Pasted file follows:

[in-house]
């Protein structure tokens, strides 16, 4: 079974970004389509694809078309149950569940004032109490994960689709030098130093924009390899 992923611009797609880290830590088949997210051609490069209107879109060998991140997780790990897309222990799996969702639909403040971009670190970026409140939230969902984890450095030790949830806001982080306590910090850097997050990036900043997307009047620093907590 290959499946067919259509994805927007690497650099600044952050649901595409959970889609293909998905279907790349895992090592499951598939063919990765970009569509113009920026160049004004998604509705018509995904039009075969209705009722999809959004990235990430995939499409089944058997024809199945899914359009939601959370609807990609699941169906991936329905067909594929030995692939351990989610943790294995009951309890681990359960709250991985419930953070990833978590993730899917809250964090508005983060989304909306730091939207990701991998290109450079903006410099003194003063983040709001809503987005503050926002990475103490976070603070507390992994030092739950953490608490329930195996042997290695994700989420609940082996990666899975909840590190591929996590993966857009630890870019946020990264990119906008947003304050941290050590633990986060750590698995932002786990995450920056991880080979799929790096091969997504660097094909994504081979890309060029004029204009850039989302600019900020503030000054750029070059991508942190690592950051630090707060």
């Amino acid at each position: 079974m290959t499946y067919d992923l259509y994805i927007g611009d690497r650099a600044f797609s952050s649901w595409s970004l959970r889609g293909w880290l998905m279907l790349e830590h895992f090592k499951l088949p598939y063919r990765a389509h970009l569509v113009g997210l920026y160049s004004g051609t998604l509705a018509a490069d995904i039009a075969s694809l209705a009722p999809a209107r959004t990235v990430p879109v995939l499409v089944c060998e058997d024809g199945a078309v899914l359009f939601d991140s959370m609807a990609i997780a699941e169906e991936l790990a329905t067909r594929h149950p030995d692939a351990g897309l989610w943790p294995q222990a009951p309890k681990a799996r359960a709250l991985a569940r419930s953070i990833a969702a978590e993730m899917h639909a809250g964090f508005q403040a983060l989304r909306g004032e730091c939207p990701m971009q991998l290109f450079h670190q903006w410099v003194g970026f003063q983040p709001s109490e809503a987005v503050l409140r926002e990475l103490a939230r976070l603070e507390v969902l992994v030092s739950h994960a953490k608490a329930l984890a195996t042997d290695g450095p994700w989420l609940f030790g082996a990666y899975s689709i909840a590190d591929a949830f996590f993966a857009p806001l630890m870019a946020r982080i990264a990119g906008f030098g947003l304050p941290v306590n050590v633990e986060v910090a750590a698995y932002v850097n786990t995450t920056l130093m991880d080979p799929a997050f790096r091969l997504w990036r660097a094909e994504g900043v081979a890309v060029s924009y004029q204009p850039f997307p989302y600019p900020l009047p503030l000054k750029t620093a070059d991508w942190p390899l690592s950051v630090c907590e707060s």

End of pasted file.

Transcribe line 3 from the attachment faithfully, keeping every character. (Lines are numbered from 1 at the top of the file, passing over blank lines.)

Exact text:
């Amino acid at each position: 079974m290959t499946y067919d992923l259509y994805i927007g611009d690497r650099a600044f797609s952050s649901w595409s970004l959970r889609g293909w880290l998905m279907l790349e830590h895992f090592k499951l088949p598939y063919r990765a389509h970009l569509v113009g997210l920026y160049s004004g051609t998604l509705a018509a490069d995904i039009a075969s694809l209705a009722p999809a209107r959004t990235v990430p879109v995939l499409v089944c060998e058997d024809g199945a078309v899914l359009f939601d991140s959370m609807a990609i997780a699941e169906e991936l790990a329905t067909r594929h149950p030995d692939a351990g897309l989610w943790p294995q222990a009951p309890k681990a799996r359960a709250l991985a569940r419930s953070i990833a969702a978590e993730m899917h639909a809250g964090f508005q403040a983060l989304r909306g004032e730091c939207p990701m971009q991998l290109f450079h670190q903006w410099v003194g970026f003063q983040p709001s109490e809503a987005v503050l409140r926002e990475l103490a939230r976070l603070e507390v969902l992994v030092s739950h994960a953490k608490a329930l984890a195996t042997d290695g450095p994700w989420l609940f030790g082996a990666y899975s689709i909840a590190d591929a949830f996590f993966a857009p806001l630890m870019a946020r982080i990264a990119g906008f030098g947003l304050p941290v306590n050590v633990e986060v910090a750590a698995y932002v850097n786990t995450t920056l130093m991880d080979p799929a997050f790096r091969l997504w990036r660097a094909e994504g900043v081979a890309v060029s924009y004029q204009p850039f997307p989302y600019p900020l009047p503030l000054k750029t620093a070059d991508w942190p390899l690592s950051v630090c907590e707060s």